Officials at the Eritrean embassy in London locked one of the Qatari bank’s lawyers in the building to hinder the delivery of court documents in 2018.
Qatar National Bank QPSC [QNB] asked a Washington, D.C. court to order Eritrea to pay about $300 million of debt after the Horn of Africa nation refused to respond to two lawsuits filed by the lender, Bloomberg reported on Tuesday.
Eritrea borrowed $200 from the Middle East’s largest lender in 2009 and 2010 and only returned $45 of the amount in May 2012 without returning the remaining amount.
The bank later sought legal recourse in the UK in 2018 per the loan agreement, and a year later, a judged ordered Eritrea to pay its creditor $254 million in addition to interest. Eritrea stopped responding to lawyers.
This prompted QNB to request a judgement by default from a US federal court on Friday after filing a complaint in the same US legal body in February, saying that President Isaias Afwerki’s government, who has ruled the country for 28 years, allegedly avoided being served with legal documents.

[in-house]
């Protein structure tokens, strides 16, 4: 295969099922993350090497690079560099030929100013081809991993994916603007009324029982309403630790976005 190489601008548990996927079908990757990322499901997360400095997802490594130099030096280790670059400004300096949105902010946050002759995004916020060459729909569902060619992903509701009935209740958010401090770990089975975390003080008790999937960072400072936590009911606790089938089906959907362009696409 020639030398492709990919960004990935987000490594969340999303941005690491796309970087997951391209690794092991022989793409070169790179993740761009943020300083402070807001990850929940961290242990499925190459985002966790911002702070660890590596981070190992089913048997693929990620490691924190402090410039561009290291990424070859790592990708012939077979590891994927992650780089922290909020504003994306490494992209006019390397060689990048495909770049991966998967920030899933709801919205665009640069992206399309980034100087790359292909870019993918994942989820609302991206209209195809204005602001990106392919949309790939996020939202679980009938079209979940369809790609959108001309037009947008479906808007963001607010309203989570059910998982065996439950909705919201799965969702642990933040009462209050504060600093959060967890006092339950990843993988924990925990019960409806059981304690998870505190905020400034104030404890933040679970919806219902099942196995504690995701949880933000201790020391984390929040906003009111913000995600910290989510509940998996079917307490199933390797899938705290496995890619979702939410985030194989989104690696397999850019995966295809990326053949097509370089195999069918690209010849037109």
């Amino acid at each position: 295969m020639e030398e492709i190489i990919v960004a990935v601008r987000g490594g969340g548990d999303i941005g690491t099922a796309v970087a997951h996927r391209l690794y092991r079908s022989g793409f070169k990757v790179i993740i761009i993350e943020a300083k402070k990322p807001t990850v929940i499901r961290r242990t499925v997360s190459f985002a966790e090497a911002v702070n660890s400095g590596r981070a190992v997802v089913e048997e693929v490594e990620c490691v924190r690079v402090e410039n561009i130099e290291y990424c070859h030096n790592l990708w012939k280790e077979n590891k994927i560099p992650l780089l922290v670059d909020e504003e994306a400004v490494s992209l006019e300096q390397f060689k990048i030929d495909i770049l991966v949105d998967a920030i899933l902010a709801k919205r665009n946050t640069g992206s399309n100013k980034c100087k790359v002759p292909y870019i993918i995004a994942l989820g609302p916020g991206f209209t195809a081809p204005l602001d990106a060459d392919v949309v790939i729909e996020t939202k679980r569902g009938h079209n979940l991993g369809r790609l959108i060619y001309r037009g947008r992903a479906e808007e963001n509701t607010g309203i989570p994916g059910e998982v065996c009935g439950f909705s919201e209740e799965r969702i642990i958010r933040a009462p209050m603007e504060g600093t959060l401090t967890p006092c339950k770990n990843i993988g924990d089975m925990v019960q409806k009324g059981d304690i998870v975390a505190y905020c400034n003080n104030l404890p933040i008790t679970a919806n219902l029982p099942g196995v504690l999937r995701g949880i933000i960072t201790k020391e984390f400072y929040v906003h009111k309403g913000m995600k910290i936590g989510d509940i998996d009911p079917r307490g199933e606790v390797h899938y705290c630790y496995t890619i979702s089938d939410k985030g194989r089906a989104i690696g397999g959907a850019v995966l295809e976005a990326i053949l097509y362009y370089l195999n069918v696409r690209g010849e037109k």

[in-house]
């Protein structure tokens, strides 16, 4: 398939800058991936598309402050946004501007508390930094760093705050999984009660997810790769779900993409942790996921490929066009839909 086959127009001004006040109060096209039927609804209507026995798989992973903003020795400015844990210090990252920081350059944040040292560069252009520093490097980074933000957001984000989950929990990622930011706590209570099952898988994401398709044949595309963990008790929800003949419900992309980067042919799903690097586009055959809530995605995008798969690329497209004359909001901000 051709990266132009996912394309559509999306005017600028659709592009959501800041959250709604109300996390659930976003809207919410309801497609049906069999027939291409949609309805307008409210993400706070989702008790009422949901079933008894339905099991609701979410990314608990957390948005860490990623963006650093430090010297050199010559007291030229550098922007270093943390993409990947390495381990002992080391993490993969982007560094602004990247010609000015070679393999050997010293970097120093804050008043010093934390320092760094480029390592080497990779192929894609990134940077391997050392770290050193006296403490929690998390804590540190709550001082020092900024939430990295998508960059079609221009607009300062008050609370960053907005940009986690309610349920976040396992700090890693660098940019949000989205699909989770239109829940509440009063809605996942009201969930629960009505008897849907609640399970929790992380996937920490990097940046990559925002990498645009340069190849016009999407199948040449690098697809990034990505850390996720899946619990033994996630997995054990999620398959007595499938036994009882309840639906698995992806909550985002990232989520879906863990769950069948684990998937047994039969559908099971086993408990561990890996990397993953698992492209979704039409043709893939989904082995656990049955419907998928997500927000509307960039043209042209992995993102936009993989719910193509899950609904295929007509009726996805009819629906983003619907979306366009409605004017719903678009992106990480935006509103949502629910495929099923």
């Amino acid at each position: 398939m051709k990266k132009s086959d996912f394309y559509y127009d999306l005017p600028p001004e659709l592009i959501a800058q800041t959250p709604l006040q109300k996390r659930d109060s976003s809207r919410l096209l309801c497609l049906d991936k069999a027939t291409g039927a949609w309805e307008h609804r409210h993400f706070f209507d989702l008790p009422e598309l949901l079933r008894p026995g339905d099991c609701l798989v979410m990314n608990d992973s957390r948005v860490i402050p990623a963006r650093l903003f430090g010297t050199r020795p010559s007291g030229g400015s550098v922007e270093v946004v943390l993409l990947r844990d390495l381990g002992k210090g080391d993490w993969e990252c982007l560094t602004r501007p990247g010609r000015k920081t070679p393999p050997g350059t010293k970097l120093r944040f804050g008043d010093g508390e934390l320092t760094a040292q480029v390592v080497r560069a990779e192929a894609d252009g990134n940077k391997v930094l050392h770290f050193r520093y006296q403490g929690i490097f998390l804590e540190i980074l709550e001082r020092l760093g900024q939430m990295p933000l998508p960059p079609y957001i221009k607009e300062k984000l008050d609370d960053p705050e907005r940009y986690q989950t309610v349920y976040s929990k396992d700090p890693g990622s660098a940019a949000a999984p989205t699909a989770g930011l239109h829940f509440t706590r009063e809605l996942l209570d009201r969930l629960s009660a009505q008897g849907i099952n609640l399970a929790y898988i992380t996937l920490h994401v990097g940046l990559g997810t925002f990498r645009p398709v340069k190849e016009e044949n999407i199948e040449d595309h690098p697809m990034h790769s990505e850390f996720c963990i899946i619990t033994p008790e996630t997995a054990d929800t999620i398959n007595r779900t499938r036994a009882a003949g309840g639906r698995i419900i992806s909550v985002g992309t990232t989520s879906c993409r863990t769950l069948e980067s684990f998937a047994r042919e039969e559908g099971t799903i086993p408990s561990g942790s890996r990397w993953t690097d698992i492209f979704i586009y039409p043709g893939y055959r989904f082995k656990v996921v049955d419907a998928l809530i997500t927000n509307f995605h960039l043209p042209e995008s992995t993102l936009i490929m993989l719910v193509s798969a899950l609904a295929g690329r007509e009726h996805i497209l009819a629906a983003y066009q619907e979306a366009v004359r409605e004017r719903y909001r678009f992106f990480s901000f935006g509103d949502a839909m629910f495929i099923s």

QNB said that Eritrea’s debt has now risen to $295.3 million, which is equivalent to more than 10% of the African nation’s $2.3 billion gross domestic product [gdp].
Avoiding legal action
QNB alleges that Eritrea has not been responsive with court rulings and chose not to defend itself in both the UK and US cases, while responding to lawyers with hostility.
The bank said in the court filings that staff at the Eritrean embassy in London even locked one of the bank’s lawyers in the diplomatic building until he agreed to leave without handing the court documents.
Another representative was also “physically assaulted” as a receptionist threw the court papers on the embassy’s pavement, after which a British judge allowed the documents to be sent via email or post.
“The receptionist physically knocked the documents out of a process server’s hands and threw them on the pavement outside the embassy’s front door,” read the bank’s complaint.
Among the documents filed by QNB was a letter sent in March 2009 by Eritrea’s Afwerki, in which he stated his commitment to repaying the loan to the Qatari bank through tax revenue and income from the Bisha mine, a gold-copper-zinc project currently run by China’s Zijin Mining Group Co. that entered production ten years ago.
Bloomberg said the legal dispute can lead to the discouragement of investments in Asmara, which already stands as the second last economy out of 190 others in the World Bank’s Ease of Doing Business rankings.
The Washington court’s decision would enable QNB identify and seize Eritrea’s overseas assets.